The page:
THE IMMEDIATE questions about the violence at the home of Virginia Sen. R. Creigh Deeds (D-Bath), whose son apparently attacked and stabbed him before taking his own life, are rightly focused on the response of local mental health officials and whether they might have done something to avert this tragedy. If Austin Deeds, the senator’s son, needed emergency psychiatric care Monday, as officials say, why was no bed found for him at any of the regional facilities around Bath County in western Virginia, where the Deeds family lived?

A local official said phone calls turned up no available beds; three regional hospitals within two hours of the Deeds home say that, in fact, they had beds available. As the story unravels , officials must grapple with this question: Why does Virginia lack a central online registry, updated in real time, that could help mental health officials at least narrow their search for an inpatient facility to handle a person in urgent need of psychiatric care?

One health professional told us that the need for such a registry has been discussed in Virginia for a decade. Yet in the crisis posed by Austin Deeds on Monday, there was no centralized information source to guide people seeking appropriate care for him.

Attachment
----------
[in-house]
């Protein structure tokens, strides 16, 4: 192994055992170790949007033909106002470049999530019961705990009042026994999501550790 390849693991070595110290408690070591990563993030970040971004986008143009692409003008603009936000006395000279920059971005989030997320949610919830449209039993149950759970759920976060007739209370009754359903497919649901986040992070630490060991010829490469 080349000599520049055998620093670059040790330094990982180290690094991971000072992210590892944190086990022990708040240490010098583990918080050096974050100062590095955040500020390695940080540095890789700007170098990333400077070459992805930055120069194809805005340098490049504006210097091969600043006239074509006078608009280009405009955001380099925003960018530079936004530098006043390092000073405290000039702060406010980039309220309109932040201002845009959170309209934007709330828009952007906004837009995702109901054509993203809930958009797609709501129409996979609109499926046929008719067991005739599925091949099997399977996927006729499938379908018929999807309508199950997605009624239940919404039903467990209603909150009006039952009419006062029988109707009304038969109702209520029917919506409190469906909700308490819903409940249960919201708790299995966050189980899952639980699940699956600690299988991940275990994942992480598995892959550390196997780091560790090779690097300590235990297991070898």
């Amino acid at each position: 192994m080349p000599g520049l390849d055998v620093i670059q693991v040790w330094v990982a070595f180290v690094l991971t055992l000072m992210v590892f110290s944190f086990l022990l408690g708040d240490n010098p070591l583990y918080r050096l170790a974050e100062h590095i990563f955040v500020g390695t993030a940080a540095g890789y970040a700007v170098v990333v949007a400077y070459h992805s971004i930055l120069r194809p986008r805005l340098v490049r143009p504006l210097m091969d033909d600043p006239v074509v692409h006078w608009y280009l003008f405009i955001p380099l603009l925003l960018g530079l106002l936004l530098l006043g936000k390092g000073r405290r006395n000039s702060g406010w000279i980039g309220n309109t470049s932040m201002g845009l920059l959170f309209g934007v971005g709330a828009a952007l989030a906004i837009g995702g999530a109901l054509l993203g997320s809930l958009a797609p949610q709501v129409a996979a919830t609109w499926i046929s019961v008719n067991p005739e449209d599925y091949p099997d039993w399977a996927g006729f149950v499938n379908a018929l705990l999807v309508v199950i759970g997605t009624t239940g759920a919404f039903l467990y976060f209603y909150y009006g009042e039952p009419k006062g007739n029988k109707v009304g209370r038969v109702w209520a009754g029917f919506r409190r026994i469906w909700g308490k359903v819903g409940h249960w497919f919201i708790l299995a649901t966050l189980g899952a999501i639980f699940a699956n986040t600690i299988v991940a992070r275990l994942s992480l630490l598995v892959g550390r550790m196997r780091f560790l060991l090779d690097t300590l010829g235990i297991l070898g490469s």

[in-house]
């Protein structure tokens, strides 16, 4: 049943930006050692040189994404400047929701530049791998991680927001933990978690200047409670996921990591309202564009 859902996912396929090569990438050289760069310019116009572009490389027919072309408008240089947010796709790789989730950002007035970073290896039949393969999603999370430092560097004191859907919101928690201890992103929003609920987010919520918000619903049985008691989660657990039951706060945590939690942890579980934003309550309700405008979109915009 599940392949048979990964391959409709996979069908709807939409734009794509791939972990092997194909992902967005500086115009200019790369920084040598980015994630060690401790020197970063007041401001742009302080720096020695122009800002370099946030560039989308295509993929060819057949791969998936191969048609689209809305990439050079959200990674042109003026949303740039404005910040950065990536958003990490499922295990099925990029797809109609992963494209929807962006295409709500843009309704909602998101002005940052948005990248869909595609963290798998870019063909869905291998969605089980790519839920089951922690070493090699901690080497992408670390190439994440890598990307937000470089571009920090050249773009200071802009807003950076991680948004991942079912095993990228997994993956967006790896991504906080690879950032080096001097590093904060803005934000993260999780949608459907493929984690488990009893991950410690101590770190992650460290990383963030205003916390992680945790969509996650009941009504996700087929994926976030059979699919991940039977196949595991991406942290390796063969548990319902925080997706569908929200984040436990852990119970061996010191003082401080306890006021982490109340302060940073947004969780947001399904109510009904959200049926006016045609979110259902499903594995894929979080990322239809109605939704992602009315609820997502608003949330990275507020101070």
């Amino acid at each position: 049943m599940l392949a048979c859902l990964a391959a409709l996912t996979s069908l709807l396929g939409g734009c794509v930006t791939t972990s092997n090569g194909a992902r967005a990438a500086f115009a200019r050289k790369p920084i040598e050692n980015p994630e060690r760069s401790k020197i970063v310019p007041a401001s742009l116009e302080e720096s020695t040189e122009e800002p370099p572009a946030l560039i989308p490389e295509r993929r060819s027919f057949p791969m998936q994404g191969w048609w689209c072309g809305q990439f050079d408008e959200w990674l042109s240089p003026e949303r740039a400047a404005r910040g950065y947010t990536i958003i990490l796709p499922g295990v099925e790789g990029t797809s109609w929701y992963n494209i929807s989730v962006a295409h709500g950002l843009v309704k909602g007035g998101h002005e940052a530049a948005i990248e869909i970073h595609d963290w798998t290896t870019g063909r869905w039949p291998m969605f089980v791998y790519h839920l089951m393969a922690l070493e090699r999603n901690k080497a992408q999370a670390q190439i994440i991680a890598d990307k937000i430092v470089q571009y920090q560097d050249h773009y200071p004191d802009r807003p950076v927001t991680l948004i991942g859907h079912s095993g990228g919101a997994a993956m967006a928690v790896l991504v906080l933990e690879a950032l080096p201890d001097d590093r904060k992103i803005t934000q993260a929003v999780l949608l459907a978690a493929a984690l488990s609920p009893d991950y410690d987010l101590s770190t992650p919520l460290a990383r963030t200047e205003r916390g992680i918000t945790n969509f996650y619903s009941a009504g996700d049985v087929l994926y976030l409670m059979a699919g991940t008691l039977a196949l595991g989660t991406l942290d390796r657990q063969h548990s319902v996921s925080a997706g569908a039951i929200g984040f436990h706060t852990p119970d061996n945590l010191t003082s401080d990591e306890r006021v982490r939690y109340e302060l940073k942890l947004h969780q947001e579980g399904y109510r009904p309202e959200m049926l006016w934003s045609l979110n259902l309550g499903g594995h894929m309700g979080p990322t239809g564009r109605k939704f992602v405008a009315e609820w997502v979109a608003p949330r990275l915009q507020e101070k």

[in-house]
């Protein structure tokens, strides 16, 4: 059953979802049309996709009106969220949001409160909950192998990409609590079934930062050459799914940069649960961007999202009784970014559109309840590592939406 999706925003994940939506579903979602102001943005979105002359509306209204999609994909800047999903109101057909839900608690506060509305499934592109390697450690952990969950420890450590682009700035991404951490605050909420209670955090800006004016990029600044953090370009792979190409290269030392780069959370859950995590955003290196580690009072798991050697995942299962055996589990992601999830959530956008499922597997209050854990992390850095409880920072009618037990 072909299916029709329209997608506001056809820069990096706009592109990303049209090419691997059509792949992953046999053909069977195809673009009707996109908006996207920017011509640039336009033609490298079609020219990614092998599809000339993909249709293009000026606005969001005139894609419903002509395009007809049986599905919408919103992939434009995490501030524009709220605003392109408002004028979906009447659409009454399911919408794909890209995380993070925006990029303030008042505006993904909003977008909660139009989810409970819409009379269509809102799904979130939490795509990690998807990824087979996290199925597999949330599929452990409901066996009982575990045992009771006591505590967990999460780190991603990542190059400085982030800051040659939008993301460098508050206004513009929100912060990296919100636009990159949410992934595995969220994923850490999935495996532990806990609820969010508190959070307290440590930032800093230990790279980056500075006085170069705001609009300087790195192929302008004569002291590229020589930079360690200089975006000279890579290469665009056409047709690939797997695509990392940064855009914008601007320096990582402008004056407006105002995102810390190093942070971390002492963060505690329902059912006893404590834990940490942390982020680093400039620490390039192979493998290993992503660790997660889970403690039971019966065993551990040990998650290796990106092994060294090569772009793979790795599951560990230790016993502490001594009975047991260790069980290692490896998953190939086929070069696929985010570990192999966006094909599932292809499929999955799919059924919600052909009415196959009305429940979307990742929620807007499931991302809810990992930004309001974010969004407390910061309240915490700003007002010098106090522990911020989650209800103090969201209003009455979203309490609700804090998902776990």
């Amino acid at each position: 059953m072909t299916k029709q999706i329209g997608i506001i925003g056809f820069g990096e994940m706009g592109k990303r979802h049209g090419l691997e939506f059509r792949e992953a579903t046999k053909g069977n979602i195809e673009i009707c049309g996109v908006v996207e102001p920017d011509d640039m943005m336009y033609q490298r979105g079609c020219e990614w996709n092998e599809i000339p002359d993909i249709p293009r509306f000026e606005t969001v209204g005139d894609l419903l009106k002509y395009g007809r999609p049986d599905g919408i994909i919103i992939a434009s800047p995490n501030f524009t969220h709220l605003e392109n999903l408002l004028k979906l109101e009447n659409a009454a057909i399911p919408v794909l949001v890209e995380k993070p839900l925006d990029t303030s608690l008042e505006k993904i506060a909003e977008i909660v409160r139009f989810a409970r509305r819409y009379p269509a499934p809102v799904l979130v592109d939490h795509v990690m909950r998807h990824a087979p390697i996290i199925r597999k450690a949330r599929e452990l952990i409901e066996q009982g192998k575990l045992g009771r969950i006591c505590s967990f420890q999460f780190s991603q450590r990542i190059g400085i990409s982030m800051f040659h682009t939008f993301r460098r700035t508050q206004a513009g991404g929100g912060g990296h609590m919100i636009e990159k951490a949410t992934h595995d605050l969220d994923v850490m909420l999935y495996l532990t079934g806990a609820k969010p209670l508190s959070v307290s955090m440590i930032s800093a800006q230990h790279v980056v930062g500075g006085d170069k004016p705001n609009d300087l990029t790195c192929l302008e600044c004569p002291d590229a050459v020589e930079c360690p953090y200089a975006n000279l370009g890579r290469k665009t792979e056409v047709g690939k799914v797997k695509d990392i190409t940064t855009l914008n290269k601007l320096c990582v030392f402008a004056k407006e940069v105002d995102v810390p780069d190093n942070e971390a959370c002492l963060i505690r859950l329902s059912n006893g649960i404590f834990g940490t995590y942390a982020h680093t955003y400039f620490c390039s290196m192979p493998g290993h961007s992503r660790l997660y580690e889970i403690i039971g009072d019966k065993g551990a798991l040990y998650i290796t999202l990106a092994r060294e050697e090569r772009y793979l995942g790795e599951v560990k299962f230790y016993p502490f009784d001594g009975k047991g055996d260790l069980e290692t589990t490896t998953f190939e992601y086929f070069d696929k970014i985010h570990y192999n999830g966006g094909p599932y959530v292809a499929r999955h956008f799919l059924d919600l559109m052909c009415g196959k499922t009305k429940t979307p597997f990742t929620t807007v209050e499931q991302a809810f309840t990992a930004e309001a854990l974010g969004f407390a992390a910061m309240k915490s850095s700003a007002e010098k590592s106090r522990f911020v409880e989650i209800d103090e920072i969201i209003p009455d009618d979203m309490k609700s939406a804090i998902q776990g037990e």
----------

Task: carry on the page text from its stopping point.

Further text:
A broader question is whether Virginia, which prides itself on austere budgets, has managed to develop and preserve a mental health safety net adequate to its needs. The jury is still out.

It’s true the state has beefed up funding for community mental health services over the past decade, particularly since the massacre at Virginia Tech in 2007. The state’s budget for such services has grown by more than 80 percent over the past 10 years — about twice as much as the increase in overall general fund spending or in outlays for public schools and more than three times more than the growth in spending for public safety.

That’s good, though it partly reflects that the state grossly underfunded mental health services in the past. It also obscures other problems and danger areas.

For instance, as a result of a settlement with the Justice Department , Virginia is transferring thousands of developmentally disabled people from large state facilities into community-based group homes. That mandated spending for the developmentally disabled probably will compete in coming years with outlays for the mentally ill.

More worrisome, health officials cite significant gaps in resources and facilities for the mentally ill, despite the infusion of dollars. They include an inadequate number of beds and medical professionals to accommodate patients released from psychiatric hospitals but who are not ready to go home or cope with daily life without ongoing services and support. Health officials also say that local community services boards — the agencies responsible for addressing the needs of the mentally ill — sometimes have too few trained psychiatrists available to help at-risk individuals on an ongoing and reliable basis. In other words, they lack the resources to head off a crisis in the making.

The Virginia Tech massacre started a badly needed discussion on the level of resources the state was devoting to mental health. The Deeds family tragedy should renew it.